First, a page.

Lemongrass and coriander meatballs with noodles in an aromatic broth

This is the dish you should make when you’re not sure about the world. If you’ve been a bit battered and knocked about, this soup should restore you to your former glory. Fresh, vibrant, zesty, rich yet light, this soup will give you hope again.

A bold statement, but this is a heavenly bowl of soup. Yes, it does have the bold and assertive flavours of ginger, garlic, chilli and sesame, but it is also subtle and gentle. The noodles are rice noodles, which delight the mouth with their springy, bouncy texture. The porky meatballs are flavourful and meaty, but not too heavy. And the raw vegetables, just cooked in the steaming hot broth, are a textural sensation.

This has a lot of the same qualities and ingredients as the Vietnamese pho, but is distinct as it doesn’t use the flat rice noodles, and it doesn’t use the spiced stock that takes a while to perfect.

But the point is that this meal can be made quickly on your return from work, rather than requiring the preparation that would come with making the right stock. In any case, this stock is a worthy base to this soup; an ‘ordinary’ chicken stock made aromatic by steeping with ginger and the trimmings of the lemongrass and chilli. It’s a perfect ‘cheat’ for a dish that can be made in half an hour. Which makes this dish a perfect dish for when the day has just been a little too much.

And this soup will make you feel that you’re giving your body a little bit of an internal pampering. If you’ve had a weekend of heavy meals and ample drinking, this is just the ticket for Monday night.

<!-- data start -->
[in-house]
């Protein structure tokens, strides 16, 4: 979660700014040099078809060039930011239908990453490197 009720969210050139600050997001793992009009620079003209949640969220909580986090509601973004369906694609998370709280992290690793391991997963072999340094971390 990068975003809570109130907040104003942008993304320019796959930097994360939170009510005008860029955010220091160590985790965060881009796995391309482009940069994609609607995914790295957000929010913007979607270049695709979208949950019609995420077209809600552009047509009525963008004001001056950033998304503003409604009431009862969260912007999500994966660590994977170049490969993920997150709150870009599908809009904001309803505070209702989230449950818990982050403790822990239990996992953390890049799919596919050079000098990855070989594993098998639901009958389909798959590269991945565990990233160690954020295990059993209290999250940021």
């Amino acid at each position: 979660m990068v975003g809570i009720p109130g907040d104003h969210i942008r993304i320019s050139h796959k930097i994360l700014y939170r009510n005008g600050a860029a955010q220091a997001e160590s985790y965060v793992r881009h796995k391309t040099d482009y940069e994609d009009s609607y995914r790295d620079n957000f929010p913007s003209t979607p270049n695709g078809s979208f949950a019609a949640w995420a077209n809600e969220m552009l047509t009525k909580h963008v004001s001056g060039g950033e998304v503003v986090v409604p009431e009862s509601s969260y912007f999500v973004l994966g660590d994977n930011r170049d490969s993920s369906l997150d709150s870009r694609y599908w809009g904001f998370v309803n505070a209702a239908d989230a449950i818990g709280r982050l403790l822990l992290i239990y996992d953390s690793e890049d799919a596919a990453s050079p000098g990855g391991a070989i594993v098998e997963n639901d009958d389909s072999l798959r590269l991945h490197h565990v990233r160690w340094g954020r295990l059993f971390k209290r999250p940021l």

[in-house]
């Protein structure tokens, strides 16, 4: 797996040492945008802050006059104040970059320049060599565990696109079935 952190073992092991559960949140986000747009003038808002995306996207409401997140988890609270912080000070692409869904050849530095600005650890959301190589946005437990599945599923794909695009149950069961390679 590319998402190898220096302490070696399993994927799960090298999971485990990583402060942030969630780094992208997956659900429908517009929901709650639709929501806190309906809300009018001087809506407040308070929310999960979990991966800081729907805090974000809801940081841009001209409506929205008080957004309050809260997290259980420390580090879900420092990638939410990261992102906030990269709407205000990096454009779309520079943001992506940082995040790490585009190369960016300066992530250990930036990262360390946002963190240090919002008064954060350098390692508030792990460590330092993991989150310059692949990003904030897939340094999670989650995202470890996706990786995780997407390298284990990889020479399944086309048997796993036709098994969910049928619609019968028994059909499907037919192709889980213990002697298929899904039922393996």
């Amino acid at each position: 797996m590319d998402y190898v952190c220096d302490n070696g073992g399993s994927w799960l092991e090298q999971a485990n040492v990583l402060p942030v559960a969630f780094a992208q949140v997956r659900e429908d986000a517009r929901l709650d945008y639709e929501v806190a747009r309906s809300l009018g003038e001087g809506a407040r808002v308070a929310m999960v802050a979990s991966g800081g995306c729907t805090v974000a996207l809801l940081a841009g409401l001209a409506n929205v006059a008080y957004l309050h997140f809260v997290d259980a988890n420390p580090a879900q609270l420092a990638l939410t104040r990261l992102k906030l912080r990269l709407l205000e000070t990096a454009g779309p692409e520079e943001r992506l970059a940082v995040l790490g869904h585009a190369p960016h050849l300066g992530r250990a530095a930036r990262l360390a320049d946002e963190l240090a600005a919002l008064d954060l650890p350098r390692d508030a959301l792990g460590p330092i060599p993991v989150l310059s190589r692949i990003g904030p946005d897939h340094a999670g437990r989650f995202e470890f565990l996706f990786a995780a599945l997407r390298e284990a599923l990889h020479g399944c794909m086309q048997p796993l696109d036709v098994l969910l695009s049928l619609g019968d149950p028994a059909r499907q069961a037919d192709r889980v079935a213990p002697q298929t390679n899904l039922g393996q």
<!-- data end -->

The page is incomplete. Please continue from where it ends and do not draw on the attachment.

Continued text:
Trust me, this will be a really good start to your week.

Serves 4

For the meatballs

  • 500g pork mince
  • 3 spring onions, finely chopped
  • 3 cloves garlic, grated
  • 2 stalks lemongrass, outer leaves removed and tender insides finely chopped
    Reserve the trimmings
  • 1 red chilli, finely chopped
    You can remove the seeds if you like, but it’s not overpowering to keep them in. Reserve the trimmings
  • Half bunch coriander, chopped
  • 4tbsp rice crumbs
    These are gluten free version of breadcrumbs and work really well in this dish. If you can’t find any then panko breadcrumbs or dried breadcrumbs will work well too
  • 1tbsp toasted sesame seeds
  • 1tbsp sesame oil
  • 1tbsp rapeseed oil
    For the broth
  • 1ltr chicken stock
    Homemade will make a real difference here so use it if you can
  • 5” ginger
    You don’t need to bother to peel it, just cut it into slices
  • 1tbsp soy sauce
  • 1tbsp fish sauce
    Extra points if you use Vietnamese fish sauce. However, I only had Thai so I used that
    To garnish
  • 240g rice noodles
  • 1 red onion, thinly sliced
  • 1 300g bag beansprouts
  • 1 chilli, finely sliced
  • Half bunch coriander, roughly torn
  • 3 sprigs mint, leaves picked and stems discarded 
  1.  Warm the chicken stock through and add the lemongrass trimmings, chilli trimmings and ginger. Set aside.
  2. In a large bowl, mix the pork mince with the spring onion, garlic, lemongrass, chilli, coriander, rice crumbs, sesame seeds and sesame seeds. Squish the mix between your hands to thoroughly combine. Season lightly.